Thursday, May 15, 2014

Why I Love (but Sometimes Hate) My Tiny House

I should be cleaning right now. Instead, I'm writing this and listening to Michael Pollan talk about industrial agriculture on NPR. The reason I should be cleaning is that we're expecting a guest and I'm the kind of person who cleans in advance of expected guests.

Maybe that sounds fussy but truth is I have to. And here's why:

My house is tiny.

By choice, I should add, in case you're thinking, Oh, poor you in your cramped little 1950s Cape Cod Revival.

We looked at plenty of bigger houses when we were in the market but just weren't feeling any of them. Living in NYC back in the day I got used to small spaces. I actually dream about moving back, which would involve stuffing my entire family into an apartment smaller than the house we live in now - that should give you some idea of my personal comfort level for small space living.

What does small space living mean for us? One bathroom. No dining room. Eat-in kitchen. Living room the size of your average American bedroom. Bedrooms the size of... I don't know. No master bedroom.


Here's what else it means: Things can't pile up. They just can't.

Living in a small house means that the road to clutterville is lot shorter for us. Some people might go crazy having to keep on top of possessions the way we - and by we I pretty much mean I - do but I like how we have to think carefully about what we bring into the house and what we keep. I enjoy getting things that are neither useful nor beautiful out of the house and finding a place for everything so at the end of the day I can put everything back in its place.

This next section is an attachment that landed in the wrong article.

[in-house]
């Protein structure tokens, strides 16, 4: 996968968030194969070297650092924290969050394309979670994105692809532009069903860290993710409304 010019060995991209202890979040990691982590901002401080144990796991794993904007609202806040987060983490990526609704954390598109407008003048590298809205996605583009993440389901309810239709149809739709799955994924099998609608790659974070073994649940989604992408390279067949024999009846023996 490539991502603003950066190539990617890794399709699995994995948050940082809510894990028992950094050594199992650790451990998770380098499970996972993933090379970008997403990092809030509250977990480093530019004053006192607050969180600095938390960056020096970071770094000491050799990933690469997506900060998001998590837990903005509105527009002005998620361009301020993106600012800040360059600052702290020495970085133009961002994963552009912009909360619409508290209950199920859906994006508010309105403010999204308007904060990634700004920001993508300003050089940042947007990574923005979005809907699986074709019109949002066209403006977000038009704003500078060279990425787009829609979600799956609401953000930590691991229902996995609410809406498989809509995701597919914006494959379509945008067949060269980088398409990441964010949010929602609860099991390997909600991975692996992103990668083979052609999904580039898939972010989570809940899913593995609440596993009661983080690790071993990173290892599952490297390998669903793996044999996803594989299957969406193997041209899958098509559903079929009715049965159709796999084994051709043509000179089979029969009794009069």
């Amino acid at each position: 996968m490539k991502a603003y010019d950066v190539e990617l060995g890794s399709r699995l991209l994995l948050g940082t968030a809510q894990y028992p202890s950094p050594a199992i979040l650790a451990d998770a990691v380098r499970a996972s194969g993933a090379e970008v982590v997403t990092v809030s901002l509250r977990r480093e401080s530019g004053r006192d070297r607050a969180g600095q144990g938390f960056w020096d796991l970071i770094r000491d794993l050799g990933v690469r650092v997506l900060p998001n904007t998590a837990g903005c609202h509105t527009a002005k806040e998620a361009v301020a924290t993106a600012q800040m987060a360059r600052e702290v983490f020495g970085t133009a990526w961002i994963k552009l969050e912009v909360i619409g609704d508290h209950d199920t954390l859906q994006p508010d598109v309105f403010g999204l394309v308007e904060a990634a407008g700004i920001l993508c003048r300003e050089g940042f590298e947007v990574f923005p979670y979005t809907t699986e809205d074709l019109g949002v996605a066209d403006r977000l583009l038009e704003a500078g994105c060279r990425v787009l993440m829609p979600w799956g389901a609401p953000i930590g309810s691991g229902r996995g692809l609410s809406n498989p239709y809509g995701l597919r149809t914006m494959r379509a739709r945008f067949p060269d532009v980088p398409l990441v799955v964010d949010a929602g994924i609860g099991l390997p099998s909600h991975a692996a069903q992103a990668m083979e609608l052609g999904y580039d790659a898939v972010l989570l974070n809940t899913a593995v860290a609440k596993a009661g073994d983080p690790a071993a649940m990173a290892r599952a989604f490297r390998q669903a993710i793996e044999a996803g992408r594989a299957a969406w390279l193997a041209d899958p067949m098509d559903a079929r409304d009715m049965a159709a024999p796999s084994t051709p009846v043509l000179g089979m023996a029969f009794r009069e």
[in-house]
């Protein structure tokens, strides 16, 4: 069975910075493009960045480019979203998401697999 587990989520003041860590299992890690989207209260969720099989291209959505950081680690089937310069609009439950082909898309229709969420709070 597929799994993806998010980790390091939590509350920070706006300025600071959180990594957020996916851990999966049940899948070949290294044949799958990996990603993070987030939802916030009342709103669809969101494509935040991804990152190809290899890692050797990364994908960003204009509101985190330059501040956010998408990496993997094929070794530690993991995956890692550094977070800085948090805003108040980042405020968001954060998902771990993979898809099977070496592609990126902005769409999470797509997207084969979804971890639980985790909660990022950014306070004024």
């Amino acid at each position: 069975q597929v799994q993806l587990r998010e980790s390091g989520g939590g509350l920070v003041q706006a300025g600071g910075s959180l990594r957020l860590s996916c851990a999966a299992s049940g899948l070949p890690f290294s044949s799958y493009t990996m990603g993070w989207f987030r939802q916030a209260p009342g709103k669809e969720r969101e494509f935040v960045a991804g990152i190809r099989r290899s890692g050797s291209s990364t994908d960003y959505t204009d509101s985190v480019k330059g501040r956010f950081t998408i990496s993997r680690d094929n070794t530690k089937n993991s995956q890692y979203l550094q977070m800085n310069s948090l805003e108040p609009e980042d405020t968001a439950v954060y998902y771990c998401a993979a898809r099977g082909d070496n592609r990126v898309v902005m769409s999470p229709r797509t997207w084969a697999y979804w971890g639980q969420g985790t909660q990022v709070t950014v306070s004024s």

Making our small house work for a family of four is like doing a puzzle, and I love it.

It's not all rainbows and unicorns, though. 

One downside is that no one else is thinking carefully about what we can or can't fit in our house, which can sometimes make some gifts feel more like an obligation than the happy surprise they should be. Sometimes big things end up in the basement until I figure out what to do with them or enough time passes that the sentimental people I live with give me the okay to donate, recycle, or toss them.

The other big downside? Well, that depends on what you call a downside. I like to keep things neat and tidy no matter how much space is available but when your available space is at a premium, like I said above, straightening up is no longer a choice. It's an absolute must.

Because honestly, you wouldn't believe how quickly these small spaces can become chaotic.

Let things go? Don't make me laugh - I'd be buried under dishes and Brio train tracks in a day and half!

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